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    Rev. Do you know bankruptcy laws? I know some of them in Canada with my wife as an accountant and handled a few of them, but I certainly am not an expert.

    In Canada under bankruptcy the jobs and the factories wold be gone. The jobs lost are more than the car company employees, but all the people working for companies that supply the auto field. Our government has already realized this fiasco will bankrupt the city of Windsor and the city of Oshawa will virtually shut down, as it does when GM goes on strike.

    I don't think they qualify for your Chapter 11.....they have no means to support pay back.

    I don't know, but I am troubled about it.

    Cheers,

    Jim
     
  8. Dragoon68

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    You're estimate is growing rapidly!

    Bankruptcy does not lead to permanent unemployment. People adjust to new jobs and new opportunities.

    We could, on the other hand, all work for the government and have a job for life couldn't we?
     
  9. KenH

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    I wonder if it was your job on the line if you would be so cavalier about it.
     
  10. Dragoon68

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    There's a market for automobiles. People want them. There's a need to make automobiles.

    There are people who know how to make them. There are people who want to make money doing that. There people who will supply them.

    It's a match!

    We don't need to worry about the bankruptcy of the big three because someone will pick up the challenge to supply the need.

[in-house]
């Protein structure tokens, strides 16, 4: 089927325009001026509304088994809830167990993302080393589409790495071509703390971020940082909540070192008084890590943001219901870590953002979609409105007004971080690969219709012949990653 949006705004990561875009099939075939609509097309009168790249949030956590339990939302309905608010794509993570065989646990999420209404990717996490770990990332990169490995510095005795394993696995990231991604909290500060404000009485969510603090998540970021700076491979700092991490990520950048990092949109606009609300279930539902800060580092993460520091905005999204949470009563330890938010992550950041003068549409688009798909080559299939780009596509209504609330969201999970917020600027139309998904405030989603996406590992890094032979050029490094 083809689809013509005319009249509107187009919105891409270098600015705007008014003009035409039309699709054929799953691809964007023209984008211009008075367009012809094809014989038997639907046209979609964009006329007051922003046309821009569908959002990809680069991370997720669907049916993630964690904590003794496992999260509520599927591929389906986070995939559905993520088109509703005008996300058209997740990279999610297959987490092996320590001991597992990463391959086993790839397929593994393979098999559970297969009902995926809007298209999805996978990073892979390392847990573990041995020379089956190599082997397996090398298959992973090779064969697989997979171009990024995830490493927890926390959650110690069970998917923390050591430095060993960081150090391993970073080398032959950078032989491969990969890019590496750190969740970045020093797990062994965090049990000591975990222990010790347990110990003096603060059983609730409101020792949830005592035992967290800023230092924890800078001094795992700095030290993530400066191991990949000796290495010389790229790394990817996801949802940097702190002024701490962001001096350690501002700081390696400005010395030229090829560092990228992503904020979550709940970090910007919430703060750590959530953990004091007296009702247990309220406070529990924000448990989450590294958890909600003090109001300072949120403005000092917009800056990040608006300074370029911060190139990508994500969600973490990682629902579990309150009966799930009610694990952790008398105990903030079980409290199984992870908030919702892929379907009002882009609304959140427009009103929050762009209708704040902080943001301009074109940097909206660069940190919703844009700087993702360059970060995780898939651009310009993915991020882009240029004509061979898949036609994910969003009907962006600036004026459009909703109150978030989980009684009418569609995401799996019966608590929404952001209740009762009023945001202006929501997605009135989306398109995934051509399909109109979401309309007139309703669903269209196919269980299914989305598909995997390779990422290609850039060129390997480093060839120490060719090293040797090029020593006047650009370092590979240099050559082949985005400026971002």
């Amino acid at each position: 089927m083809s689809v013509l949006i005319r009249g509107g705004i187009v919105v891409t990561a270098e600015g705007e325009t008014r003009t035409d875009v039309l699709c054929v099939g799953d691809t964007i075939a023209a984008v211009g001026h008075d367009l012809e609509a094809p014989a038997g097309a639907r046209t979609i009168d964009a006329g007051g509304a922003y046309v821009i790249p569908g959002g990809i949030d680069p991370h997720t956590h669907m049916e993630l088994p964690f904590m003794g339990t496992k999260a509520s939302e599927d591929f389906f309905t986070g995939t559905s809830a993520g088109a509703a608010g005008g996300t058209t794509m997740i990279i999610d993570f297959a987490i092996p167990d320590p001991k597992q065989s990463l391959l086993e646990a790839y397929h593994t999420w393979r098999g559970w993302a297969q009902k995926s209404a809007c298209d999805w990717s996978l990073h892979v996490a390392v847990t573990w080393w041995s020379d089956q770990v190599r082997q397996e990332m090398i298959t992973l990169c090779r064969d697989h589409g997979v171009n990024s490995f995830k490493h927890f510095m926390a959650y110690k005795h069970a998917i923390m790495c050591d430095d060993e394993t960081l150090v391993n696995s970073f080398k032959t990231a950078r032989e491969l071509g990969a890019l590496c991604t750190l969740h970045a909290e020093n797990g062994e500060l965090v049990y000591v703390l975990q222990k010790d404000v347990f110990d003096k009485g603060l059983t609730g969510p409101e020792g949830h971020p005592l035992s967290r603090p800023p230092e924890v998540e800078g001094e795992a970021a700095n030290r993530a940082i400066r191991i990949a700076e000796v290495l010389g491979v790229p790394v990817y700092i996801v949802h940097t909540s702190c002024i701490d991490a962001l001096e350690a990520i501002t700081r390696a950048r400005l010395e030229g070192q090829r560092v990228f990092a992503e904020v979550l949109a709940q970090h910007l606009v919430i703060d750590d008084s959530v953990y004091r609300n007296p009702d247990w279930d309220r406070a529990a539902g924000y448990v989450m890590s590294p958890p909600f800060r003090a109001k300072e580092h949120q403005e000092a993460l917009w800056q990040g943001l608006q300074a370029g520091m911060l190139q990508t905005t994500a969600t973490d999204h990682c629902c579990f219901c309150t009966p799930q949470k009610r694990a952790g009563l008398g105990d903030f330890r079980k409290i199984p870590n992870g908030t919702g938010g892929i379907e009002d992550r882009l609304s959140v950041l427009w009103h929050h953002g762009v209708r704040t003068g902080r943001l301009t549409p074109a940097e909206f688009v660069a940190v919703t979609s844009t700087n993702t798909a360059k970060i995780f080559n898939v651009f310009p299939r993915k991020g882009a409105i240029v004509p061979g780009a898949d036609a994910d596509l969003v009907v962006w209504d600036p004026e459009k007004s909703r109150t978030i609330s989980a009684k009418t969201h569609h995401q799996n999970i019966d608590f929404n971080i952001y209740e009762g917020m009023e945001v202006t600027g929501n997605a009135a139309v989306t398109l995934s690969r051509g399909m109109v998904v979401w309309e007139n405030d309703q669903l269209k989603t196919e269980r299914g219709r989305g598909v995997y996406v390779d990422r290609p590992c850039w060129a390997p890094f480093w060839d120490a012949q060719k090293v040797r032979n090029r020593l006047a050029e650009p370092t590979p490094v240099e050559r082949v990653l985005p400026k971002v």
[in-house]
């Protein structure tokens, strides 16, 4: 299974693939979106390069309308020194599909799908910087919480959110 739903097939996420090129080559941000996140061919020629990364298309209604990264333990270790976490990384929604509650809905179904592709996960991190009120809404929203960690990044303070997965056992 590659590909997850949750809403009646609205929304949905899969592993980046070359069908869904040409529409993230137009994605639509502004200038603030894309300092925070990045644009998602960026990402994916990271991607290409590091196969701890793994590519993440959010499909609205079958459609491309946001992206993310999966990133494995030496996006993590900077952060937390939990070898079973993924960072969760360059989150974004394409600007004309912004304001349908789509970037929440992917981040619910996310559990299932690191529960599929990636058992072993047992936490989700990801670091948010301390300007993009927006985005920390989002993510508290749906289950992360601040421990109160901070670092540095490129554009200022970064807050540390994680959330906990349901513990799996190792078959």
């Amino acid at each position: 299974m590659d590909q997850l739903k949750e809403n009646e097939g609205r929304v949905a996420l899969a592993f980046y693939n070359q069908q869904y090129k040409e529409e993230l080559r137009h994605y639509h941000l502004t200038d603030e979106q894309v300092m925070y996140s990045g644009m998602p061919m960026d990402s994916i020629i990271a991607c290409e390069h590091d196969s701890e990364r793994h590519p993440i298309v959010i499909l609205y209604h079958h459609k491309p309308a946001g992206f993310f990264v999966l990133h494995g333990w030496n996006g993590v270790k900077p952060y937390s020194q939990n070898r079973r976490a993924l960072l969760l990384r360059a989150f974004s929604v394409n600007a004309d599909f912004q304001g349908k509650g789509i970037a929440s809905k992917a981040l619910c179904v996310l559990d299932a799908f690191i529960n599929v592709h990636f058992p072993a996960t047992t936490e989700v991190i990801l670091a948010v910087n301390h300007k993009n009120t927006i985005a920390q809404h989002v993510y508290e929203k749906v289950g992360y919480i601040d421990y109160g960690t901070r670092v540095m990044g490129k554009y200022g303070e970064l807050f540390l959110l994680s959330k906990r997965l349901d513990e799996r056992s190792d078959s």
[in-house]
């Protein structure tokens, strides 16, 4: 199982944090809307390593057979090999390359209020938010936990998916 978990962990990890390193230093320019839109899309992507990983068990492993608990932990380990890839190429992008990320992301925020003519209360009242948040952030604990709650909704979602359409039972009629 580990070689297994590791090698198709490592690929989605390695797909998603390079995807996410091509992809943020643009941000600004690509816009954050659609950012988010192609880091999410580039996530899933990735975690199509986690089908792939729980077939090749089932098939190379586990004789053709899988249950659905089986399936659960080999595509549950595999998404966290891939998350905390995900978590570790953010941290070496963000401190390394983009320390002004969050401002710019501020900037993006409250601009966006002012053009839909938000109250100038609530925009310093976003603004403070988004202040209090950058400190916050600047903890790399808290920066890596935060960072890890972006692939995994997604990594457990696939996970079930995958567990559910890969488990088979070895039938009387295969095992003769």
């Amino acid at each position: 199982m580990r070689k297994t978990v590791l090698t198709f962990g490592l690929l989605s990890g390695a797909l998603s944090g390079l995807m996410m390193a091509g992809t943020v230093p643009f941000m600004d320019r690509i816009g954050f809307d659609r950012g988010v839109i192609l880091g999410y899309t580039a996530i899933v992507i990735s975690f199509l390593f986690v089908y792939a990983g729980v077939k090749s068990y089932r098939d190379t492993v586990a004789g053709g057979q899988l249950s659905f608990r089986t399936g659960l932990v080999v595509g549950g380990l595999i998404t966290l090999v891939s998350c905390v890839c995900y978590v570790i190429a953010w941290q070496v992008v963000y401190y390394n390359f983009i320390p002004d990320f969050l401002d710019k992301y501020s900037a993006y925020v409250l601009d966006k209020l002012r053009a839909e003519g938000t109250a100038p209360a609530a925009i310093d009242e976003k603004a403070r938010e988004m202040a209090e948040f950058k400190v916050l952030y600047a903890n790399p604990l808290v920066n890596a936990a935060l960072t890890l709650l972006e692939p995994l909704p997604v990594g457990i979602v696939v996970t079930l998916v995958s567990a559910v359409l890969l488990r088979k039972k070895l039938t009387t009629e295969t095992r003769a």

Those people, with money to invest in the business, will need workers. They'll even consider acquiring the better facilities of the big three. They'll avoid Detroit with its over priced union workers and corrupt politics. They'll zero on better locations like Spring Hill. They'll own the jobs.

    People that know how to build them, have experience and skills, and are willing to work will have jobs. They'll own the skills.

    It's another match!

    Those that loose "their" jobs - they weren't entitled to for life because they don't own it - will have to make some choices. They may have to work harder or work for less or relocate some place else or get some training in another field or all of these things. They may not be able to continue being home ice delivery men now that everyone has a home refrigerator.

    This "change" has been going on since for the history of man and people manage to adapt and prosper anew.
     
  11. Dragoon68

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    How do you know that I've not experienced such a thing in my life time?